Date & Time: Aug 21, 1987 at 0530 LT
Type of aircraft:
Britten-Norman Islander
Flight Phase:
Flight Type:
Postal (mail)
Manchester – Douglas
Crew on board:
Crew fatalities:
Pax on board:
Pax fatalities:
Other fatalities:
Total fatalities:
Captain / Total flying hours:
Captain / Total hours on type:
A Britten-Norman BN-2B-27 Islander sustained substantial damage in a forced landing on a Merseyside beach. The airplane was to carry mail on an early morning service from Manchester Airport (MAN) to Ronaldsway Airport, Isle of Man. The commander arrived at the aircraft at about 03:45 hrs in the morning. As it was dark, the internal checks were done in normal cockpit lighting and, having completed the usual preflight administration, he was ready to start engines at about 04:50 hrs. The aircraft took off at 05:09 hrs, on a Special Visual Flight Rules Clearance, turned right onto a northwesterly heading, and climbed to an initial cruising altitude of 1000 feet. Just prior to crossing the coast, as conditions were conducive to the formation of carburettor icing, the commander selected HOT air on both engines for 30 seconds. At this stage the aircraft was cruising at an altitude of 2000 feet at between 120 and 130 knots with both engines set at 24 inches manifold pressure and 2300 revolutions per minute. When the aircraft was about 2 nautical miles out to sea, the port engine appeared to surge and then stopped. Shortly afterwards, the starboard engine did the same thing. At 05:28 hrs the commander informed Liverpool Approach that he had a problem and was going to attempt a forced landing at Woodvale Airfield. Having turned back towards the shore, the commander selected the TIP/MAIN switch to TIP and reduced the indicated airspeed to about 65 kt in the descent. The aircraft did not reach Woodvale and a forced landing was carried out on the beach. It was while the commander was making the aircraft safe that he noticed that the main fuel cock selectors were positioned such that both engines had been feeding from the right fuel tank. Both fuel cocks were then selected to OFF and, when the shutdown had been completed, the commander vacated the aircraft uninjured. The aircraft had landed on flat sand, but had struck a soft patch; this had resulted in the collapse of the nose and right main undercarriage, and damage to the nose and the wing centre section. Recovery attempts by local services had severely damaged the tailplane and had probably caused the sideway failure of the left undercarriage. The aircraft was totally submerged during the subsequent high tide. Examination of the aircraft, before it was recovered from the beach, showed no evidence of any pre-impact failure in the engine or flying controls. The fuel state was approximately 289 litres with the right main tank empty.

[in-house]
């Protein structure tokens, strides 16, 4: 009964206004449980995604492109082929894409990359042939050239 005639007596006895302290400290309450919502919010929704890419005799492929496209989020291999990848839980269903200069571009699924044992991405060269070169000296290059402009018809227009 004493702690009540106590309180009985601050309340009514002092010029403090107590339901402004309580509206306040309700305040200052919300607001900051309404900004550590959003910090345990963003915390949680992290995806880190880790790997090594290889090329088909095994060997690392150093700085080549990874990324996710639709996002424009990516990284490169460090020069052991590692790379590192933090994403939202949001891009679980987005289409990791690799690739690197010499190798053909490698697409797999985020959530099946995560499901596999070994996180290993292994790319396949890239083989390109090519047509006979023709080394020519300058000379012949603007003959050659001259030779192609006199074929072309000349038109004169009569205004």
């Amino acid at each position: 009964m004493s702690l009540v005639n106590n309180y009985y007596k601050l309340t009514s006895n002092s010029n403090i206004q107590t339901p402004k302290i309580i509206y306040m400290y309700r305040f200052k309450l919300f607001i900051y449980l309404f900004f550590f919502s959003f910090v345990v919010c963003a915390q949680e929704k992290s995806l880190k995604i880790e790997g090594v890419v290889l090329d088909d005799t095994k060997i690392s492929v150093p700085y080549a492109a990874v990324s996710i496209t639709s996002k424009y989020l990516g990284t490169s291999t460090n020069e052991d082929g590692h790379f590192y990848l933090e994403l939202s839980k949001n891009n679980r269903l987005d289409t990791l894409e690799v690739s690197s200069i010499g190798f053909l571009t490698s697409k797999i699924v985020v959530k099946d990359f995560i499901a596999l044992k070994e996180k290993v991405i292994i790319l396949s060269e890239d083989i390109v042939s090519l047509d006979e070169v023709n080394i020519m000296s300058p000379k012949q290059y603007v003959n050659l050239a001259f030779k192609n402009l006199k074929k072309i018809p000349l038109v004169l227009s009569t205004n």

Probable cause:
Double engine failure caused by a fuel exhaustion as the fuel selector was positioned on an empty tank. 289 liters of fuel remained in other tanks at the time of the accident.
Final Report:
G-BLDX.pdf104.97 KB